1902 brought the end of the Boer War and when that news hit our village our people seem to have dropped everything to ensemble in the square joining with their neighbours and friends to celebrate the occasion ” …..the band soon mustered and played the National Anthem and other suitable music”.
In 1903 a village entertainment was organised in aid of the new “nurses fund”. Including the band the report said that it “furnished agreeable items”. The Aldbourne and Baydon Nurse Day was to become a firm event in our two village calendars. With the event of a similar nature to that of the hospital day the only difference was that the money raised was used to support a village nurse as well, with the fund being split between the two. The bungalow that stands at the right of the entrance to Goddards Lane was built for her and a charge of 2d a week to every household was also made to cover the use of her services.
In 1903, Aldbourne`s Total Abstinance Soc invited the Ramsbury Methodist band to play so in return we popped over the hill to them. Never missing out on any chance to fund raise we played at the end of the day under the great elm tree collecting for a “new instrument fund”.
Although 1904, 05, 06 and 07 were relatively busy years very little occurred out of the norm though one or two comments do deserve to be highlighted here. Due to “sickness in the village” the 1904 xmas concert had to be held over til the following week and in 1906 a fancy-dress football match was held with a “capital entertainment” concluding the day. “so over crowded was the room that a little girl named Stroud dislocated her kneecap”. Though present day concerts are not patronised quite as enthusiastically as that one a concert held in the October of 1996 found our chuch full to over flowing.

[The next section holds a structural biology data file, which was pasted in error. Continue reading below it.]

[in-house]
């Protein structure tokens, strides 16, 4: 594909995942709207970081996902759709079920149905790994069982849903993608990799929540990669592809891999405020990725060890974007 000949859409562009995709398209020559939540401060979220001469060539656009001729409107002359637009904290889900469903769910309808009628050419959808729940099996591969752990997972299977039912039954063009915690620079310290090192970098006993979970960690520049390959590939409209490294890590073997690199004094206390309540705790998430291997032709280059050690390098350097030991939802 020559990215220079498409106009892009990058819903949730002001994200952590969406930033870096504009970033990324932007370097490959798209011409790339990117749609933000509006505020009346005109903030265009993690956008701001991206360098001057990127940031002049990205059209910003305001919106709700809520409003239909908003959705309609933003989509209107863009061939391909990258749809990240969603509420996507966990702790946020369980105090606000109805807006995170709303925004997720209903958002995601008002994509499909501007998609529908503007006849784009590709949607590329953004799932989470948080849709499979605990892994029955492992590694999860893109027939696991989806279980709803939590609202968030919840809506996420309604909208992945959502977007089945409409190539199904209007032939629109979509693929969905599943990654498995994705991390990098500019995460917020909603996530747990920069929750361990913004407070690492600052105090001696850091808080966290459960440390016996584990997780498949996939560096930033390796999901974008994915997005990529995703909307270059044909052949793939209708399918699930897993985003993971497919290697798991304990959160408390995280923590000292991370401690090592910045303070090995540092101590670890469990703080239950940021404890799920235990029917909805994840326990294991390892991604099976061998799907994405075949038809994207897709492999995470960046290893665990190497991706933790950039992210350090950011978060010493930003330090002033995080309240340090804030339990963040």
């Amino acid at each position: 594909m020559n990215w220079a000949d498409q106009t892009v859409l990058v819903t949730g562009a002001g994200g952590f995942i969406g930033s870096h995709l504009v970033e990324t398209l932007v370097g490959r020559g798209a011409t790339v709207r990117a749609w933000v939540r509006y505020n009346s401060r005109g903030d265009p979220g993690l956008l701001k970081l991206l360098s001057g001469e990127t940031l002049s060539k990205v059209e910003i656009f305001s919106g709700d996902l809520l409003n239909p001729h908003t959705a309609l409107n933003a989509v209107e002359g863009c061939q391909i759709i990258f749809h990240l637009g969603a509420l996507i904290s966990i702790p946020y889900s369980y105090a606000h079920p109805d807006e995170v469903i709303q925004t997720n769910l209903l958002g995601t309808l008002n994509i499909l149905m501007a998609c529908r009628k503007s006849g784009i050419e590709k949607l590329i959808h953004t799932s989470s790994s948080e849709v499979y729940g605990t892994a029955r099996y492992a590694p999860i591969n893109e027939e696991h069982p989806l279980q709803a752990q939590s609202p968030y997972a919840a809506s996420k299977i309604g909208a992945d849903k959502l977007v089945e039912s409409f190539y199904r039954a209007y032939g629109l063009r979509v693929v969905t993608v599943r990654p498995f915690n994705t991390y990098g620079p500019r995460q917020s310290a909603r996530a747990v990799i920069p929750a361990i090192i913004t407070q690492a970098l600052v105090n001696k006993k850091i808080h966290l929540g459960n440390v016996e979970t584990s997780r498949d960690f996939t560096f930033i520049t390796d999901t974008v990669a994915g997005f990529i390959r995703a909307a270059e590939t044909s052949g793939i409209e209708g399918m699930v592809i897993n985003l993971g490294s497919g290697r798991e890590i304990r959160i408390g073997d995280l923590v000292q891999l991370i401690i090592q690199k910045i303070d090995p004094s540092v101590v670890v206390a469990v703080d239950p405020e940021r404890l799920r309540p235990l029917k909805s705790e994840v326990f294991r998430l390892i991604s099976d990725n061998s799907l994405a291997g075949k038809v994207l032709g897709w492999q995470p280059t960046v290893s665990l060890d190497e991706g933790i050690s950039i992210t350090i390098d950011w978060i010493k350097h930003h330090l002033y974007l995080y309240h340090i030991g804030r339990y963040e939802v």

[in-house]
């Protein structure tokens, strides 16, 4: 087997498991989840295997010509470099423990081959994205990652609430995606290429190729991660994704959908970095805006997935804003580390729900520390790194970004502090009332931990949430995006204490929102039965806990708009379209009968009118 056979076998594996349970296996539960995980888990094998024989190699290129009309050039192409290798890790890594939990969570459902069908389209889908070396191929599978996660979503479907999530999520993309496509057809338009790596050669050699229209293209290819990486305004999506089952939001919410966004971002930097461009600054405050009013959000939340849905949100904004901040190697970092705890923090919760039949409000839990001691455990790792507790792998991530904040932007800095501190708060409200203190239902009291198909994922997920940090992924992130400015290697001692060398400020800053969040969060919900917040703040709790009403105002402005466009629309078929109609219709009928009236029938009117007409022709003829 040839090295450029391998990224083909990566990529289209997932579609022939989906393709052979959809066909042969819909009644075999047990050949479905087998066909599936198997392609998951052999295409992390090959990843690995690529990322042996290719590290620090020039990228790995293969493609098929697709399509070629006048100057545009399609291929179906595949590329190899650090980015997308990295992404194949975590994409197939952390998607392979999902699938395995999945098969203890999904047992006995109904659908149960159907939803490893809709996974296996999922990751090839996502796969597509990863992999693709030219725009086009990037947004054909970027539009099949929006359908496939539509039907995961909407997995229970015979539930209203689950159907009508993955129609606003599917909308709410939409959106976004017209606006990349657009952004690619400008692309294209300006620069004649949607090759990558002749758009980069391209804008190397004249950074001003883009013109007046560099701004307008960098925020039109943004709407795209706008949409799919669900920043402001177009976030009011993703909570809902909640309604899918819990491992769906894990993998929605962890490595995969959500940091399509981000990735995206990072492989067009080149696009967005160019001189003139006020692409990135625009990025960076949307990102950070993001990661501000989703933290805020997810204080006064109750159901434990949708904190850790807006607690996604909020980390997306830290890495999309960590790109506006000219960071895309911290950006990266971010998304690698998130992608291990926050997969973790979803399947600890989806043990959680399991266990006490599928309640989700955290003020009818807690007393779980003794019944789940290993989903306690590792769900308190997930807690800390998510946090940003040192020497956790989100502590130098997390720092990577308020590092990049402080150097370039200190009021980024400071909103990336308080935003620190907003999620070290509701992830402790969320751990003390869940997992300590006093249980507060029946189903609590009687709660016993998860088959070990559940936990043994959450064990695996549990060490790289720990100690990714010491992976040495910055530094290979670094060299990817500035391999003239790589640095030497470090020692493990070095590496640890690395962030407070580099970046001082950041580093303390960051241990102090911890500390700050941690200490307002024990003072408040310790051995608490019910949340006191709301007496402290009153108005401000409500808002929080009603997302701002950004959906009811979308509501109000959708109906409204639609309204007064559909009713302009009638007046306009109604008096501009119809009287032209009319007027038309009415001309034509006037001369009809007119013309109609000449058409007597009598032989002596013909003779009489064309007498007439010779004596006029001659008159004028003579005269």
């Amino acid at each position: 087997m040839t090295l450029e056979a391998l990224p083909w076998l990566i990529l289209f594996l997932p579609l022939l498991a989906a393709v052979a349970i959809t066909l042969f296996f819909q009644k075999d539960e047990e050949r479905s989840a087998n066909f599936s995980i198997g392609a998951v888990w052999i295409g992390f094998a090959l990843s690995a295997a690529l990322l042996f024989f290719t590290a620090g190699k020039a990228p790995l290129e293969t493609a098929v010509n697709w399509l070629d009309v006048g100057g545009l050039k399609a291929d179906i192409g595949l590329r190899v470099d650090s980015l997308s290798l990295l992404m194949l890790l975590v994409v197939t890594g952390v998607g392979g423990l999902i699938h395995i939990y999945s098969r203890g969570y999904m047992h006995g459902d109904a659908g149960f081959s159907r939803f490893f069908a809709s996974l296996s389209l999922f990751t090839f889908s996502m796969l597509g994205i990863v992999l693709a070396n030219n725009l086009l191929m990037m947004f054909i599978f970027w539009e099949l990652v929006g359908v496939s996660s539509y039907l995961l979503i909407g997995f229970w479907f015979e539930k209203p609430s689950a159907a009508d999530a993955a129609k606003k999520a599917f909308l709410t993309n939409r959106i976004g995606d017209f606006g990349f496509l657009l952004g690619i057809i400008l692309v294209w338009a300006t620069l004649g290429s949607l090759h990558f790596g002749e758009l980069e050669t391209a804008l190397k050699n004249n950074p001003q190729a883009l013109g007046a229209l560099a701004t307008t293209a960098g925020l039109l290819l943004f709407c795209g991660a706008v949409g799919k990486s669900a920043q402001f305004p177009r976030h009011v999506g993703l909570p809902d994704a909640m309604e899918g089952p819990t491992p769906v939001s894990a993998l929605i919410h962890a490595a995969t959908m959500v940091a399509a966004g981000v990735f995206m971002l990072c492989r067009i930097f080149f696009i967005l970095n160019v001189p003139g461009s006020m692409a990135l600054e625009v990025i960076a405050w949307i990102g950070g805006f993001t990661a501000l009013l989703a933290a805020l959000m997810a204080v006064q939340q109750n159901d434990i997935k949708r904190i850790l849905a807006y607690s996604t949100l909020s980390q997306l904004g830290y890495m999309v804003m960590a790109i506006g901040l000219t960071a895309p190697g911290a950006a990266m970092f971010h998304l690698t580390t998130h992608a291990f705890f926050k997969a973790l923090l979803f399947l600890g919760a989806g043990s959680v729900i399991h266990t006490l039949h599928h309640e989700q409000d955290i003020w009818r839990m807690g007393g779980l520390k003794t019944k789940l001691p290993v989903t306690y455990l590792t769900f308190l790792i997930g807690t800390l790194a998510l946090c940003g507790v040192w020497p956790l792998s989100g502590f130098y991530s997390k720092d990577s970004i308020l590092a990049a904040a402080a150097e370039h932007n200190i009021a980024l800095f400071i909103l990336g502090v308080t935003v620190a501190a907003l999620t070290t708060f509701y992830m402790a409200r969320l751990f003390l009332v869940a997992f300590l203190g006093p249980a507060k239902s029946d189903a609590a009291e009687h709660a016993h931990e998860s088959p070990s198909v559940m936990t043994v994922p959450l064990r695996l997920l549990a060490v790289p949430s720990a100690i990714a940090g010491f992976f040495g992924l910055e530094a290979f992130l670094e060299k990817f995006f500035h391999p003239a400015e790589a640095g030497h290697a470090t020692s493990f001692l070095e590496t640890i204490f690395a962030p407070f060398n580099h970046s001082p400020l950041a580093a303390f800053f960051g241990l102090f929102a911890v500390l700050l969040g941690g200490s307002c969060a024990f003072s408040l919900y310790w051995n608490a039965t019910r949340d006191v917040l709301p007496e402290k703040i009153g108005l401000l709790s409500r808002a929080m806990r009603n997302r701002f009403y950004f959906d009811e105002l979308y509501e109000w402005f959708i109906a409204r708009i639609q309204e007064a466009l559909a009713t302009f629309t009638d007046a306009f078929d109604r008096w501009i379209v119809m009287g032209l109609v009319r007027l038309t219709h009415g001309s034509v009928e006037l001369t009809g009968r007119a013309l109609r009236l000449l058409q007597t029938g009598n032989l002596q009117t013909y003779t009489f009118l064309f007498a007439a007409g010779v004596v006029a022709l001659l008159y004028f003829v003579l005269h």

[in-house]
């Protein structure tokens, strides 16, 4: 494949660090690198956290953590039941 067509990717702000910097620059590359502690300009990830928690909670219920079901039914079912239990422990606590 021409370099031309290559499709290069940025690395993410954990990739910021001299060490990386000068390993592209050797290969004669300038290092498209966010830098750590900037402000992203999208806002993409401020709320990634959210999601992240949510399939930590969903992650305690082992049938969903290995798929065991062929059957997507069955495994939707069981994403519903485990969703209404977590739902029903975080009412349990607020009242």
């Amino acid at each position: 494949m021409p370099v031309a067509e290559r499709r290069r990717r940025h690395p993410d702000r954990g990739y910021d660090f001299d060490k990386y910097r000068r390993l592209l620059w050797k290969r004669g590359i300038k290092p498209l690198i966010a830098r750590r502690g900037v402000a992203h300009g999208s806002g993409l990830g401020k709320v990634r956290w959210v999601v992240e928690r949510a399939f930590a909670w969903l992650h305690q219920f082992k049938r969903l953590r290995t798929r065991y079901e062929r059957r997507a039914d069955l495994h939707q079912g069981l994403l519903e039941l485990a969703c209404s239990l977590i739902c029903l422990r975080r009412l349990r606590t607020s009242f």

In the September of 1909 we again paraded, only this time to “the square”, and it was evidently clear that the band was “still improving”. Interestingly the very next mention in the MT named us as the “Aldbourne Prize Band” as we had now a contest result under our belt we had apparently arrived!
It was also during 1909 that the band formed its first committee, chaired by Mr Charles McEvoy, a non player, who lived at the Malt House. It was he who wrote the “Village Wedding”, a play that was produced in 1910. I’ll side step here for a few moments to tell you of the event that was to be the talk of the village for many years. McEvoy had moved to the village in 1907 and shortly after moved down from Windmill Cottages to the Malt House on his marriage to Gwendolin Nutley of Devon. He soon started work on the conversion of the oast house that still stands in South St. We know it as the building with the large weather vane consisting of the old man complete with shovel on it’s roof.
McEvoy`s intention was to create hundreds of village theatres and Aldbourne was to have the very first one.
Daniel Cook, a builder whose workshop still stood until recently at the bottom of Castle Street, did the main alterations and the seats were cast in the W.T. Loveday foundery in Lottage Road. The theatre was to hold 150 people “by licence” and no expense was spared for even the seats were sloping to enable all to see better. An amusing request in the official programme asked ladies to: “remove their hats, bonnets, or any kind of head dress. This rule is framed for the benefit of the audience, and the management trusts that it will appeal to everyone, and that ladies will kindly assist in having it carried out”.